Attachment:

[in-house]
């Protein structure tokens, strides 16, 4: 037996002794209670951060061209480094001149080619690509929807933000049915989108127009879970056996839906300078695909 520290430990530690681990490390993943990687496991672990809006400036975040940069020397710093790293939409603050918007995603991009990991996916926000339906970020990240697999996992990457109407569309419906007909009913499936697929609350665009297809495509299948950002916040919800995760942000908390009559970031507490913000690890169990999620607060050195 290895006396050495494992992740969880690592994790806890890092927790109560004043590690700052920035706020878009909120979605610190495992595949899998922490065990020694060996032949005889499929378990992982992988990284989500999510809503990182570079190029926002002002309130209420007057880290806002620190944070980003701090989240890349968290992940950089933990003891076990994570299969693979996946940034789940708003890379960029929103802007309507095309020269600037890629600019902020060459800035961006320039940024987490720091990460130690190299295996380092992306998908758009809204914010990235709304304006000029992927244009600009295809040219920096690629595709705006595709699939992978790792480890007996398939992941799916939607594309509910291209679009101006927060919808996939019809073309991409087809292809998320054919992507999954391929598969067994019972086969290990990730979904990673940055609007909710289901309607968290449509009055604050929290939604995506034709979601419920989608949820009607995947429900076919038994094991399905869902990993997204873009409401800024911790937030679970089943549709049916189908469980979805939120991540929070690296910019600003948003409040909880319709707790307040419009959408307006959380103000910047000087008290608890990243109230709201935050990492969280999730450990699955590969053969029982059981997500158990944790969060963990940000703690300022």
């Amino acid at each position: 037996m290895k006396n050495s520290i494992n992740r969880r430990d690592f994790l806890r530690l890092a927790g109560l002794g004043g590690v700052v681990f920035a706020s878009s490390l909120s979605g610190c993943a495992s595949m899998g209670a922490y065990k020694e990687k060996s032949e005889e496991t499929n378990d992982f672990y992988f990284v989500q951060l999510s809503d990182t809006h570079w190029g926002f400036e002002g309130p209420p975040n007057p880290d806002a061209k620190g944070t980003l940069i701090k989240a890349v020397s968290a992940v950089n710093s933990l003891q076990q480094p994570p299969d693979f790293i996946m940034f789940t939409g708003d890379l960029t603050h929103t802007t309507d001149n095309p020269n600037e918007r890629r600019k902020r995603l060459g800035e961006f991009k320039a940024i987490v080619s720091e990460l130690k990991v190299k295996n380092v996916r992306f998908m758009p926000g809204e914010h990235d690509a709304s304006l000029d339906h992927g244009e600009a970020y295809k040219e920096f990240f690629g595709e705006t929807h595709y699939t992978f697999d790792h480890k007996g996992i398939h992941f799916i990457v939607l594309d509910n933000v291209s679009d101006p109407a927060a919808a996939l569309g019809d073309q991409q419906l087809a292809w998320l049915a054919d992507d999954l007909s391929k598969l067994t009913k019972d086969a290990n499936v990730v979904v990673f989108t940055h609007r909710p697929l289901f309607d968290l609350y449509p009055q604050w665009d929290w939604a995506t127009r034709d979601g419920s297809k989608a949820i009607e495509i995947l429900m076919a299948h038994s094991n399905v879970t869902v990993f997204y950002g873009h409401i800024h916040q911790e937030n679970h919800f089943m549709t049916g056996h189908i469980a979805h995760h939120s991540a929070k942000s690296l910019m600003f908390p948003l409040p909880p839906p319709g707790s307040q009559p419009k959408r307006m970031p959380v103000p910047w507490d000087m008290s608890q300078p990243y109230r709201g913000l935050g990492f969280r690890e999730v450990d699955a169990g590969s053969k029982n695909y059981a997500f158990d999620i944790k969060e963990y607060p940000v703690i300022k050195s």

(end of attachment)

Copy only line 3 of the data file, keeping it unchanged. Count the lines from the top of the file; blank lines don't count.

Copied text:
């Amino acid at each position: 037996m290895k006396n050495s520290i494992n992740r969880r430990d690592f994790l806890r530690l890092a927790g109560l002794g004043g590690v700052v681990f920035a706020s878009s490390l909120s979605g610190c993943a495992s595949m899998g209670a922490y065990k020694e990687k060996s032949e005889e496991t499929n378990d992982f672990y992988f990284v989500q951060l999510s809503d990182t809006h570079w190029g926002f400036e002002g309130p209420p975040n007057p880290d806002a061209k620190g944070t980003l940069i701090k989240a890349v020397s968290a992940v950089n710093s933990l003891q076990q480094p994570p299969d693979f790293i996946m940034f789940t939409g708003d890379l960029t603050h929103t802007t309507d001149n095309p020269n600037e918007r890629r600019k902020r995603l060459g800035e961006f991009k320039a940024i987490v080619s720091e990460l130690k990991v190299k295996n380092v996916r992306f998908m758009p926000g809204e914010h990235d690509a709304s304006l000029d339906h992927g244009e600009a970020y295809k040219e920096f990240f690629g595709e705006t929807h595709y699939t992978f697999d790792h480890k007996g996992i398939h992941f799916i990457v939607l594309d509910n933000v291209s679009d101006p109407a927060a919808a996939l569309g019809d073309q991409q419906l087809a292809w998320l049915a054919d992507d999954l007909s391929k598969l067994t009913k019972d086969a290990n499936v990730v979904v990673f989108t940055h609007r909710p697929l289901f309607d968290l609350y449509p009055q604050w665009d929290w939604a995506t127009r034709d979601g419920s297809k989608a949820i009607e495509i995947l429900m076919a299948h038994s094991n399905v879970t869902v990993f997204y950002g873009h409401i800024h916040q911790e937030n679970h919800f089943m549709t049916g056996h189908i469980a979805h995760h939120s991540a929070k942000s690296l910019m600003f908390p948003l409040p909880p839906p319709g707790s307040q009559p419009k959408r307006m970031p959380v103000p910047w507490d000087m008290s608890q300078p990243y109230r709201g913000l935050g990492f969280r690890e999730v450990d699955a169990g590969s053969k029982n695909y059981a997500f158990d999620i944790k969060e963990y607060p940000v703690i300022k050195s």